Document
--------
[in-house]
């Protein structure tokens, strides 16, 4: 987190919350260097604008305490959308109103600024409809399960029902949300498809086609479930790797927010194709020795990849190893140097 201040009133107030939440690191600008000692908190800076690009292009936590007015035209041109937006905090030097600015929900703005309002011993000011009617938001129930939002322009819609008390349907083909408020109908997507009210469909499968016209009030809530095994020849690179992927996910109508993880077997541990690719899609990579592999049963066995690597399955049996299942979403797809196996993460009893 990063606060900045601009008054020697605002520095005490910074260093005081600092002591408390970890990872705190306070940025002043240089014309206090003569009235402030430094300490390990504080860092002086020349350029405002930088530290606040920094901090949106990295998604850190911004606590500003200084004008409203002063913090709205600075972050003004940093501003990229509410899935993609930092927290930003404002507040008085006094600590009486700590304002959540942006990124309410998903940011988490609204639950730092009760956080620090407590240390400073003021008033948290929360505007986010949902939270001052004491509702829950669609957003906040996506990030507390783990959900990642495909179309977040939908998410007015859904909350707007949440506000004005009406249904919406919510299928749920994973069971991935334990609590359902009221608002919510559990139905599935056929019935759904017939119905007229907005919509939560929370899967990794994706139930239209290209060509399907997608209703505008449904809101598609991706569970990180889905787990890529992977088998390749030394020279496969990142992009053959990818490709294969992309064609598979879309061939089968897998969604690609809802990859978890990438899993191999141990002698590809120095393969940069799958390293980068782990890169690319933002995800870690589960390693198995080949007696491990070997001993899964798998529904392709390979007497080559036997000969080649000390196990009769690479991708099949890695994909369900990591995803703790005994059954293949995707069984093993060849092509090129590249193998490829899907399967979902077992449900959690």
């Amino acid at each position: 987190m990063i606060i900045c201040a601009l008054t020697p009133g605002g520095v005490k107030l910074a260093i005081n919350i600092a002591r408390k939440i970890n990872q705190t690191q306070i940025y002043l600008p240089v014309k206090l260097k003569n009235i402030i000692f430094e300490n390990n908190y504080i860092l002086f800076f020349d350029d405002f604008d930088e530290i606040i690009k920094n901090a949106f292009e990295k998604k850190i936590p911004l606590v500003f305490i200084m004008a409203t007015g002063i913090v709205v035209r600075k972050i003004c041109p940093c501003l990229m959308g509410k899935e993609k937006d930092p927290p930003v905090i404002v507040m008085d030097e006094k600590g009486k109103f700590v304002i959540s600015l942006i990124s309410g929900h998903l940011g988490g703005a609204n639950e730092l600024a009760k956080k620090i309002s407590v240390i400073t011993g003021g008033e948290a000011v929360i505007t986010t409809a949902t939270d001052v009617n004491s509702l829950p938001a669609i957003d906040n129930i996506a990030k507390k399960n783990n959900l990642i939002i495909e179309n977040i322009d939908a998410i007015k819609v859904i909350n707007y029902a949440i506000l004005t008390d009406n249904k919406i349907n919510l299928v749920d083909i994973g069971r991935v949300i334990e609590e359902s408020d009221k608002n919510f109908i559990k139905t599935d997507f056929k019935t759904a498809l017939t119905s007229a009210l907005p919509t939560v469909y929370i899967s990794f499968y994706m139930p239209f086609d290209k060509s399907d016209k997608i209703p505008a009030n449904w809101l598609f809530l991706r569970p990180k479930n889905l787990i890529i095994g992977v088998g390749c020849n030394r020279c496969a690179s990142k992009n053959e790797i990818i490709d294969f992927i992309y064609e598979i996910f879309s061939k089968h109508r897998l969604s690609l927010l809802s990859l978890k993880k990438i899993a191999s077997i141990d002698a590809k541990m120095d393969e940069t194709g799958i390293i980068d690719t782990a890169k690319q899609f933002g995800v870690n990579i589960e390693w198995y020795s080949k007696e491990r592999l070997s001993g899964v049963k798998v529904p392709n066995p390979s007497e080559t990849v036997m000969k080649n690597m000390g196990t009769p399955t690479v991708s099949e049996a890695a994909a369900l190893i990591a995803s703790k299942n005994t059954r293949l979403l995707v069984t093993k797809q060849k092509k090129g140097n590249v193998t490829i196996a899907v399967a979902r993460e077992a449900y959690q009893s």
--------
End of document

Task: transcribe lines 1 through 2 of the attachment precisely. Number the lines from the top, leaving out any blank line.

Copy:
[in-house]
């Protein structure tokens, strides 16, 4: 987190919350260097604008305490959308109103600024409809399960029902949300498809086609479930790797927010194709020795990849190893140097 201040009133107030939440690191600008000692908190800076690009292009936590007015035209041109937006905090030097600015929900703005309002011993000011009617938001129930939002322009819609008390349907083909408020109908997507009210469909499968016209009030809530095994020849690179992927996910109508993880077997541990690719899609990579592999049963066995690597399955049996299942979403797809196996993460009893 990063606060900045601009008054020697605002520095005490910074260093005081600092002591408390970890990872705190306070940025002043240089014309206090003569009235402030430094300490390990504080860092002086020349350029405002930088530290606040920094901090949106990295998604850190911004606590500003200084004008409203002063913090709205600075972050003004940093501003990229509410899935993609930092927290930003404002507040008085006094600590009486700590304002959540942006990124309410998903940011988490609204639950730092009760956080620090407590240390400073003021008033948290929360505007986010949902939270001052004491509702829950669609957003906040996506990030507390783990959900990642495909179309977040939908998410007015859904909350707007949440506000004005009406249904919406919510299928749920994973069971991935334990609590359902009221608002919510559990139905599935056929019935759904017939119905007229907005919509939560929370899967990794994706139930239209290209060509399907997608209703505008449904809101598609991706569970990180889905787990890529992977088998390749030394020279496969990142992009053959990818490709294969992309064609598979879309061939089968897998969604690609809802990859978890990438899993191999141990002698590809120095393969940069799958390293980068782990890169690319933002995800870690589960390693198995080949007696491990070997001993899964798998529904392709390979007497080559036997000969080649000390196990009769690479991708099949890695994909369900990591995803703790005994059954293949995707069984093993060849092509090129590249193998490829899907399967979902077992449900959690």